Feebleness Alleged in NFL Drug Testing
KANSAS CITY, Mo. (CN) - The company that oversees drug-testing in the NFL constructively fired a vice president after she voiced concerns about a certified specimen collector, the former executive claims in court.
Andrea Wickerham sued The National Center for Drug Free Sport in Jackson County Court.
Wickerham oversaw drug testing programs for the NCAA, Big 12 and Big 10 Conferences, three high school activities associations and more than 200 individual college or university athletic department drug testing programs. She was with the company for 13 years before being forced to resign by Drug Free President Frank Uryasz, the lawsuit states.
Wickerham claims there was a scandal in July 2013 regarding the improper testing of an NFL player.
(The complaint does not name the NFL player. Denver Broncos standout Von Miller received a six-game suspension after questions about Miller's drug tester surfaced in July 2013. A New York Daily News article linked Miller to a "star struck" collector from Drug Free who allowed Miller to try to cheat the test.)
According to the lawsuit: "In September or October of 2013, the Senior Director of NFL testing for the company came to plaintiff, after the company became aware of the issue, and in conversation told plaintiff that he had previously informed the other vice president of Drug Free that there were problems with the certified collector for this NFL player.
"The employee stated that the other vice president had not addressed the above concerns because he was afraid the company would lose the NFL as a client."
Wickerham says she told Uryasz about the issue.
After making the report, Wickerham says, she was excluded from the investigation though it was within an area she oversaw. In January, she says, she was informed that the other vice president was being made chief operating officer and that she would report directly to him.
Despite being a member of the executive team, Wickerham says, she was excluded from conversations pertaining to the promotion and then excluded from company-wide decision-making and was no longer considered part of the executive team.
"At the end of February 2014, plaintiff met with Frank Uryasz, at which time plaintiff informed him that she was bothered by the fact that she was no longer involved in the highest level of the company or the decision making process; and was no longer included in the company strategic planning or staffing decisions, even those that fell directly within her area of responsibility," the complaint states.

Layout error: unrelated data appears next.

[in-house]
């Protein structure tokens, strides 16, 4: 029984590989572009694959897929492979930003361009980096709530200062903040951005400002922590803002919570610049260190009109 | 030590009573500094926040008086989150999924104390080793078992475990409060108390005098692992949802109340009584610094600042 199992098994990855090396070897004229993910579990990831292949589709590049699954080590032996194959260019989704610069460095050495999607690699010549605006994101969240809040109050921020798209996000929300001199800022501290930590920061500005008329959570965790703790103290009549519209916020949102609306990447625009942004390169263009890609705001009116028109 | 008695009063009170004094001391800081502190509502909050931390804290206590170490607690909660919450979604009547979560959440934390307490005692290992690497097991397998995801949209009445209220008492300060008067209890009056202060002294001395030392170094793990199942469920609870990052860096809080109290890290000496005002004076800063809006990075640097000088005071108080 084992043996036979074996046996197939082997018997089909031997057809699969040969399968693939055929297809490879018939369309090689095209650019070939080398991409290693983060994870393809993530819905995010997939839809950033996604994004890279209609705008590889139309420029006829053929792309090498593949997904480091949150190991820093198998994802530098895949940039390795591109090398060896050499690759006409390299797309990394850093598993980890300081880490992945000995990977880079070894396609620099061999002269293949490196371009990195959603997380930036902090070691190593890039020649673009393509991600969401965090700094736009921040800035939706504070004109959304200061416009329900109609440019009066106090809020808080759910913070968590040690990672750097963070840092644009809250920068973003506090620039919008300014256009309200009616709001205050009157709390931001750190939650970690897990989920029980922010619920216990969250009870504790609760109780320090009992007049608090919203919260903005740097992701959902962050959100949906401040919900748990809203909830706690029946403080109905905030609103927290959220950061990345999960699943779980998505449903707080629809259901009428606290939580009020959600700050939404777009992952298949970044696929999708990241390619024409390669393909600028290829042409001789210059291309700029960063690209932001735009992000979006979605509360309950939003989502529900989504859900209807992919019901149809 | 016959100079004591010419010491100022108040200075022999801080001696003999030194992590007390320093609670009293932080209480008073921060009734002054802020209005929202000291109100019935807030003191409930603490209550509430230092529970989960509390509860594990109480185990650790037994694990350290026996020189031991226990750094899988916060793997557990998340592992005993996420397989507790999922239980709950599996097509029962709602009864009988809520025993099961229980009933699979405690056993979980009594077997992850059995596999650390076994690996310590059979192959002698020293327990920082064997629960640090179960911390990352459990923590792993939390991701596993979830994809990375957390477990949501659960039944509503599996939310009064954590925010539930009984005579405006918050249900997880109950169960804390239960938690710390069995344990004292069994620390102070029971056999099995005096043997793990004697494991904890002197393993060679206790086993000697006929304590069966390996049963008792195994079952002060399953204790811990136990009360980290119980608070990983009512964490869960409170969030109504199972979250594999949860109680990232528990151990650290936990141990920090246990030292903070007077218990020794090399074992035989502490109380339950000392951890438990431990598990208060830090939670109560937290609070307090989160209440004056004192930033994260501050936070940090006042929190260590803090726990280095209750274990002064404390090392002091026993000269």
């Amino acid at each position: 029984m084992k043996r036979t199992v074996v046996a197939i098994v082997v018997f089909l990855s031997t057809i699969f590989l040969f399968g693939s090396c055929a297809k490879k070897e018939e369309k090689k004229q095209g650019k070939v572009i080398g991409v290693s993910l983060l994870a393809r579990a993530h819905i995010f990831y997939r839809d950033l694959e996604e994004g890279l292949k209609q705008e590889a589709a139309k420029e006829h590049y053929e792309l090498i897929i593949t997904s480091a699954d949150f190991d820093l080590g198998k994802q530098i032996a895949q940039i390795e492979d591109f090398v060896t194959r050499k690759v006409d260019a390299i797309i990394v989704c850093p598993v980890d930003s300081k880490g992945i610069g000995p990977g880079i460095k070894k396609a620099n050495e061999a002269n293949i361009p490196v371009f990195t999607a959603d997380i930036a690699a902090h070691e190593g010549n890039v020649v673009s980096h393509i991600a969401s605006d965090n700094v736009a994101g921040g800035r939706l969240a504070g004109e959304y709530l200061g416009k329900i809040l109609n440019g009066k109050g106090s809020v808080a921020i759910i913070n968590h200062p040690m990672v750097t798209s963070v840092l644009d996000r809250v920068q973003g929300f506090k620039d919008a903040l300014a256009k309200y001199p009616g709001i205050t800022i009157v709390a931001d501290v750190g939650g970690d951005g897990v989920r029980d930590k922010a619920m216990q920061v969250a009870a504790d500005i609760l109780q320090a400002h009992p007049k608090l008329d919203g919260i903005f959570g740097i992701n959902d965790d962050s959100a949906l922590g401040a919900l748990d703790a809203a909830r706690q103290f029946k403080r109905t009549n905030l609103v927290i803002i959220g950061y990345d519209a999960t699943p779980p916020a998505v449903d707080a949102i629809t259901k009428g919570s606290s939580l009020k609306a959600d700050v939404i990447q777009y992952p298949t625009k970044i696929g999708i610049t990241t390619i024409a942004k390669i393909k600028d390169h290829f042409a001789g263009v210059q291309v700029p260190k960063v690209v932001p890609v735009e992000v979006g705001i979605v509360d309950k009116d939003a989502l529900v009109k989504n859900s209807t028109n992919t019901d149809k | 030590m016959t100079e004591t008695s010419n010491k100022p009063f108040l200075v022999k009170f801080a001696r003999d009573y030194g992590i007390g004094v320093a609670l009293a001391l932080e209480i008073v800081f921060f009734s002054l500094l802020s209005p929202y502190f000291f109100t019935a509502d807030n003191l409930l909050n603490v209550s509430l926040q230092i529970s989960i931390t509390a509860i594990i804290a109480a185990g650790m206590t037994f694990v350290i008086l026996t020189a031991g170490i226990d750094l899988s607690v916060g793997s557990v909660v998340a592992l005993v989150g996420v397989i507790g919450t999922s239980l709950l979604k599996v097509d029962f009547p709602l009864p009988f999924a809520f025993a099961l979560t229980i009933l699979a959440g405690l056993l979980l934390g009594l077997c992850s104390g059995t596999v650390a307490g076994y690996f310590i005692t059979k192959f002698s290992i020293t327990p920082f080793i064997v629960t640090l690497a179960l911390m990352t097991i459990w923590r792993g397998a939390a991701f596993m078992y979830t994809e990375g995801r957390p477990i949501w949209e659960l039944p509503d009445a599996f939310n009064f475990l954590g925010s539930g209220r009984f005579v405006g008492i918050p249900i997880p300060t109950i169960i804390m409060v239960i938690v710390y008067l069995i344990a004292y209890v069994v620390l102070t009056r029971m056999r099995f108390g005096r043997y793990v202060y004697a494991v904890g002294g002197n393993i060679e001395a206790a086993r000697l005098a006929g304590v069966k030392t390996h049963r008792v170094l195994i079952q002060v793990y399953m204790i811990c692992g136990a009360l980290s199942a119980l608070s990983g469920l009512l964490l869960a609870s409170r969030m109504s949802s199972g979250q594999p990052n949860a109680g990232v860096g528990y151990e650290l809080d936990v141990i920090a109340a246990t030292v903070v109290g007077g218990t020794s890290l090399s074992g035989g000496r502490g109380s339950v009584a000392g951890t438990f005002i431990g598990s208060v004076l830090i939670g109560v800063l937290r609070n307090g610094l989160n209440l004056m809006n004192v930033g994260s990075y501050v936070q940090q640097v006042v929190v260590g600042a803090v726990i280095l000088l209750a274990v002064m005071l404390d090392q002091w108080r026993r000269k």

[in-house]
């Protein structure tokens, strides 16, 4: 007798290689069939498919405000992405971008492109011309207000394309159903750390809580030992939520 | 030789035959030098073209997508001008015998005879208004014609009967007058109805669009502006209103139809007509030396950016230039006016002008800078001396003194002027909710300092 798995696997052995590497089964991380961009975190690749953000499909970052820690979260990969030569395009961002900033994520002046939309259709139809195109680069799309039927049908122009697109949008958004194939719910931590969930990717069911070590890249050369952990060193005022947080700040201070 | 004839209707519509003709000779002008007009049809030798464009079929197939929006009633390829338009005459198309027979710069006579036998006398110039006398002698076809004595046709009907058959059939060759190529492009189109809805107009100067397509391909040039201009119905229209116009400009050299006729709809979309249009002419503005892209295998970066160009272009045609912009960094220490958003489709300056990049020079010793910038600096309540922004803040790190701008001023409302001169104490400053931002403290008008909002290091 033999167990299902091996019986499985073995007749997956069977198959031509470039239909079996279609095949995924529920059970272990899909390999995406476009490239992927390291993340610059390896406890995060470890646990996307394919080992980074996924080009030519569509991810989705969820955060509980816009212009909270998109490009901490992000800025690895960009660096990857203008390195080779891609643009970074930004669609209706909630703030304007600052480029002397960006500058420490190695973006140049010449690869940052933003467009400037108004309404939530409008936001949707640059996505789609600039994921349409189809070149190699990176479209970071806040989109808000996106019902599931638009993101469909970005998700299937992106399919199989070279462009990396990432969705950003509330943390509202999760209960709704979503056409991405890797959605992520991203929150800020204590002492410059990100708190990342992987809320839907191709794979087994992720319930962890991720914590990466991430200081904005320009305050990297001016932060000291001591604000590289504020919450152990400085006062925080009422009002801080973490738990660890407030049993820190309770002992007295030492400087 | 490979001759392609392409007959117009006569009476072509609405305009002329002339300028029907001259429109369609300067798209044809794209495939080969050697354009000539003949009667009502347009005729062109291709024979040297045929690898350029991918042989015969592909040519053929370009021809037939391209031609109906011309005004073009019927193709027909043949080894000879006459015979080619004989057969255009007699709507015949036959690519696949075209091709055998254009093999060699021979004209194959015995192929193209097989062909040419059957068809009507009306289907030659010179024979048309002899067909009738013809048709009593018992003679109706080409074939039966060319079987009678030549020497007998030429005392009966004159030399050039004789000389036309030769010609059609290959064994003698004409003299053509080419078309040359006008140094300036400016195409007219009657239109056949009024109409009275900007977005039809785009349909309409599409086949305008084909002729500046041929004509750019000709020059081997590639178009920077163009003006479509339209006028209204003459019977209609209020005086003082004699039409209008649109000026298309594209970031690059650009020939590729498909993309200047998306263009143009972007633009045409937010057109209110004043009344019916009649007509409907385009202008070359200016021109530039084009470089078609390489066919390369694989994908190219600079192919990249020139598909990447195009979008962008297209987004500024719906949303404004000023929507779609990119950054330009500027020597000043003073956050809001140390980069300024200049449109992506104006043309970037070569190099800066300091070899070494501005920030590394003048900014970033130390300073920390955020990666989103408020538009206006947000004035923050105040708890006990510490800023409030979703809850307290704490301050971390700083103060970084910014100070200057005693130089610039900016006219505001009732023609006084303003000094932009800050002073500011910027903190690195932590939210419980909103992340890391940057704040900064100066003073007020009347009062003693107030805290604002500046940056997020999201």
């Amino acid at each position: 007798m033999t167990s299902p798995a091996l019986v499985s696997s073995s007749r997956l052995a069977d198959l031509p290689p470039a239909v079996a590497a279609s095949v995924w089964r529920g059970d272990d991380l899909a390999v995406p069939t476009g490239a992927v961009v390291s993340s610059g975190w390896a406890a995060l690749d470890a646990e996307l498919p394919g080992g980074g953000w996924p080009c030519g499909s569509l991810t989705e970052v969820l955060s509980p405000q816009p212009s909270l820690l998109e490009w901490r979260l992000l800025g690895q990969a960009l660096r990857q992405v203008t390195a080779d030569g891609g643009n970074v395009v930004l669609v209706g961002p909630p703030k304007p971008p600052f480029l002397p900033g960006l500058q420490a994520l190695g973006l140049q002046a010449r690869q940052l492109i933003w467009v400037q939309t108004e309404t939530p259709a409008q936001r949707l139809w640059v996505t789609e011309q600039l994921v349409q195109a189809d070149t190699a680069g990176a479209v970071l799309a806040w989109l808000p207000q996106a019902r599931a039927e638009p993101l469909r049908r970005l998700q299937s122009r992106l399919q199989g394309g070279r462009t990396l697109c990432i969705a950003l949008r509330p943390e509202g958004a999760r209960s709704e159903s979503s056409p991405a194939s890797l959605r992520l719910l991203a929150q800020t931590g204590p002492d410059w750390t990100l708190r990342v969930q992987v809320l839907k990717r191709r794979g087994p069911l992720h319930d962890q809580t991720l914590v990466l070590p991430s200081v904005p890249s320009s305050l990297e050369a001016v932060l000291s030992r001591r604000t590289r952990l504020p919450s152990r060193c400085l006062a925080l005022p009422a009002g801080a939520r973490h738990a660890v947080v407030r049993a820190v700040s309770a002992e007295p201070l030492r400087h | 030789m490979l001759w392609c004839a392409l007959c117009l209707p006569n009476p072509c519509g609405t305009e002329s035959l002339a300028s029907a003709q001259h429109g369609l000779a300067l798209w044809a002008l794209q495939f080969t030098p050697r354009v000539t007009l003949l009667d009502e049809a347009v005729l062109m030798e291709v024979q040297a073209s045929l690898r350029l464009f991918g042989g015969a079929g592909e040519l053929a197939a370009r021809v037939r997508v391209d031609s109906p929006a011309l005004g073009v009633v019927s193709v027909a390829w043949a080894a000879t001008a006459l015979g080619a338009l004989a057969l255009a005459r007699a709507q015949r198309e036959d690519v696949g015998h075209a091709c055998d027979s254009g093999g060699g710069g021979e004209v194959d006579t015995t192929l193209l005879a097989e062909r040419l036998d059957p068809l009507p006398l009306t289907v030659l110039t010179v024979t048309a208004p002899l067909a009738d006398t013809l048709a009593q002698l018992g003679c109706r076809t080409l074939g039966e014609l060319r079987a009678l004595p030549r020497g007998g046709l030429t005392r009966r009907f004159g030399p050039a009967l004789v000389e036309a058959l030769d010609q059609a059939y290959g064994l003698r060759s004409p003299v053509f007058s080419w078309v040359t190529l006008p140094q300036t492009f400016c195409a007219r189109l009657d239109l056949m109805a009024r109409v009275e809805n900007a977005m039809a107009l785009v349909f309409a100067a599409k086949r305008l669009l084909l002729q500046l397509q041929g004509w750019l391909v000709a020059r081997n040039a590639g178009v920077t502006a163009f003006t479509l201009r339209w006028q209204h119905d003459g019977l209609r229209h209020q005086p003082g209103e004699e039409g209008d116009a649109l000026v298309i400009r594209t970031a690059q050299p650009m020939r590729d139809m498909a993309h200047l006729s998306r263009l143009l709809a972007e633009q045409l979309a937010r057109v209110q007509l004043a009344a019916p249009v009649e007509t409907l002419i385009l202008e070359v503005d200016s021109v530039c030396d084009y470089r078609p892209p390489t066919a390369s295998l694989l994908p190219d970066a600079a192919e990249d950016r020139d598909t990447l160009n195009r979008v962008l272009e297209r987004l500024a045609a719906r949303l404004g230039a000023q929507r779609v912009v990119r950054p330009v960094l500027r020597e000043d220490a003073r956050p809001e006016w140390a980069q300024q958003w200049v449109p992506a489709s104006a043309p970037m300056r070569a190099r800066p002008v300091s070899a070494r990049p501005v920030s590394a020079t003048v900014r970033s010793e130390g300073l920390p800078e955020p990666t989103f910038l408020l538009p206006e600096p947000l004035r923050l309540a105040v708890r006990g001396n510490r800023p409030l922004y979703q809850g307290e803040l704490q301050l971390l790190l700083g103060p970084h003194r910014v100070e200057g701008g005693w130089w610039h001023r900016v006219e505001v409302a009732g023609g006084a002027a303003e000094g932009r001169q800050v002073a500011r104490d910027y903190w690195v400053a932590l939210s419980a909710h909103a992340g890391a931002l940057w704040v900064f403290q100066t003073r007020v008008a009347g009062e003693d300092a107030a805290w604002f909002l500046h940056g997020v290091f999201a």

"During this meeting, plaintiff told Frank Uryasz that she considered herself to be demoted in part because of her concerns of unethical behavior as it related to the vice president.
"Plaintiff expressed that the treatment she was experiencing was hostile and that she believed Uryasz wanted her gone from the company despite her many years of loyal service."
Uryasz is named in the lawsuit as the team's registered agent, but not as an individual defendant.
Wickerham says she reiterated her concerns during a meeting with Uryasz on March 3.
"The next meeting with Uryasz was on March 10, 2014," the complaint states. "Both Uryasz and his wife Ann were present. At the start of the meeting Uryasz informed plaintiff that he was accepting her resignation even though she never submitted a resignation nor intended to do so. Uryasz went on to state that he was accepting plaintiff's resignation because '[Plaintiff] could no longer manage [her] staff' and that 'because of the allegations you have made it is too awkward to have you here.'
"Plaintiff was told not to come into the office for the next two weeks. Plaintiff asked if she was being terminated and Uryasz stated 'No, I am accepting your resignation.'
"Plaintiff was told to leave her company cell phone, ipad, laptop and any other company property on her desk. When she returned to her desk, plaintiff learned that she had already been denied access to emails and the computer system." (Brackets in complaint.)
An attorney representing Drug Free did not respond to a request for comment.
Wickerham seeks punitive damages for wrongful termination in violation of public policy - whistle blowing. She is represented by Kirk D. Holman with Holman Schiavone.